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The Medical Reserve Corps (MRC) is a national network of community-based volunteer groups created in 2002 by the Office of the United States Surgeon General (Rockville, Maryland USA) to augment the nation’s ability to respond to medical and public health emergencies. However, there is little evidence-based literature available to guide hospitals on the optimal use of medical volunteers and hesitancy on the part of hospitals to use them.
This study sought to determine how MRC volunteers can be used in hospital-based disasters through their participation in a full-scale exercise.
A full-scale exercise was designed as a “Disaster Olympics,” in which the Emergency Medicine residents were divided into teams tasked with completing one of the following five challenges: victim decontamination, mass casualty/decontamination tent assembly, patient triage and registration during a disaster, point of distribution (POD) site set-up and operation, and infection control management. A surge of patients potentially exposed to avian influenza was the scenario created for the latter three challenges. Some MRC volunteers were assigned clinical roles. These roles included serving as members of the suit support team for victim decontamination, distributing medications at the POD, and managing infection control. Other MRC volunteers functioned as “victim evaluators,” who portrayed the potential avian influenza victims while simultaneously evaluating various aspects of the disaster response. The MRC volunteers provided feedback on their experience and evaluators provided feedback on the performance of the MRC volunteers using evaluation tools.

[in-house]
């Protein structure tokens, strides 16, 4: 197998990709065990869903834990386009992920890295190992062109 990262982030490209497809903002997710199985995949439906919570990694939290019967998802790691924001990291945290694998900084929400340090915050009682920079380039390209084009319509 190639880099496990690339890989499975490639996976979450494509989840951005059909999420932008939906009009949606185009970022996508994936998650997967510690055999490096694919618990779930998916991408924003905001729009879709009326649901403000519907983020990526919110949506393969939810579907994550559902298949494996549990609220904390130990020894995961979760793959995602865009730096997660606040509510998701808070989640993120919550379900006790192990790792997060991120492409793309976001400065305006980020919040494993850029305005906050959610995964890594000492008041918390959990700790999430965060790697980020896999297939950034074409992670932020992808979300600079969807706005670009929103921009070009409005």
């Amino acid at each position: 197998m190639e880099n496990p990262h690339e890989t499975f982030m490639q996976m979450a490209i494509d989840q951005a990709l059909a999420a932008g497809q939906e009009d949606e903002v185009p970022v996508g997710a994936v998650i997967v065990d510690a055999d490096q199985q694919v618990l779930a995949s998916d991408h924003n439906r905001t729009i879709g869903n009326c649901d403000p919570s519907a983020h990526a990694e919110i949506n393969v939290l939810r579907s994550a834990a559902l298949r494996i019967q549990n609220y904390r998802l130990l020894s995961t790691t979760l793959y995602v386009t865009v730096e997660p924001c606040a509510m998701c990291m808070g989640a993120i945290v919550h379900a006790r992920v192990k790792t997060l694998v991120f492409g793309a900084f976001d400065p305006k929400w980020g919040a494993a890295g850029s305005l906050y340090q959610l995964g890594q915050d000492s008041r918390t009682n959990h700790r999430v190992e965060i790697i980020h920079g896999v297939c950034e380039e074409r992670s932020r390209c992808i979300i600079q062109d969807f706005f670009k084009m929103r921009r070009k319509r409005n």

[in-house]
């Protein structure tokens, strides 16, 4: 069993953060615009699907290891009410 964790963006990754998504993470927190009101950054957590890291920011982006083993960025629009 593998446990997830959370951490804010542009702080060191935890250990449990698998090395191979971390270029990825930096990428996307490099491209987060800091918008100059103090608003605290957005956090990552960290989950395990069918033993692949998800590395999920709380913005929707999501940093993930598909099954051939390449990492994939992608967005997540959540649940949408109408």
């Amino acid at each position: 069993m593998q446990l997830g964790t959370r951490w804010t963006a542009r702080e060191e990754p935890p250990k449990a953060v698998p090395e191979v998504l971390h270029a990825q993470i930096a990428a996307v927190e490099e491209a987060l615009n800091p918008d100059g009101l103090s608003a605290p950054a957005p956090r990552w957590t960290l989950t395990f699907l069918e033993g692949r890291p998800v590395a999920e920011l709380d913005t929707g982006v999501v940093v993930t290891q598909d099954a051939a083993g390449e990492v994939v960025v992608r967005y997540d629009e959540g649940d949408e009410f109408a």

Twenty-eight (90%) MRC volunteers reported that they worked well with the residents and hospital staff, felt the exercise was useful, and were assigned clearly defined roles. However, only 21 (67%) reported that their qualifications were assessed prior to role assignment. For those MRC members who functioned as “victim evaluators,” nine identified errors in aspects of the care they received and the disaster response. Of those who evaluated the MRC, nine (90%) felt that the MRC worked well with the residents and hospital staff. Ten (100%) of these evaluators recommended that MRC volunteers participate in future disaster exercises.
Through use of a full-scale exercise, this study was able to identify roles for MRC volunteers in a hospital-based disaster. This study also found MRC volunteers to be uniquely qualified to serve as “victim evaluators” in a hospital-based disaster exercise.
GistR, DanielP, GrockA, LinC, BryantC, KohlhoffS, RoblinP, ArquillaB. Use of Medical Reserve Corps Volunteers in a Hospital-based Disaster Exercise. Prehosp Disaster Med. 2016;31(3):259–262.
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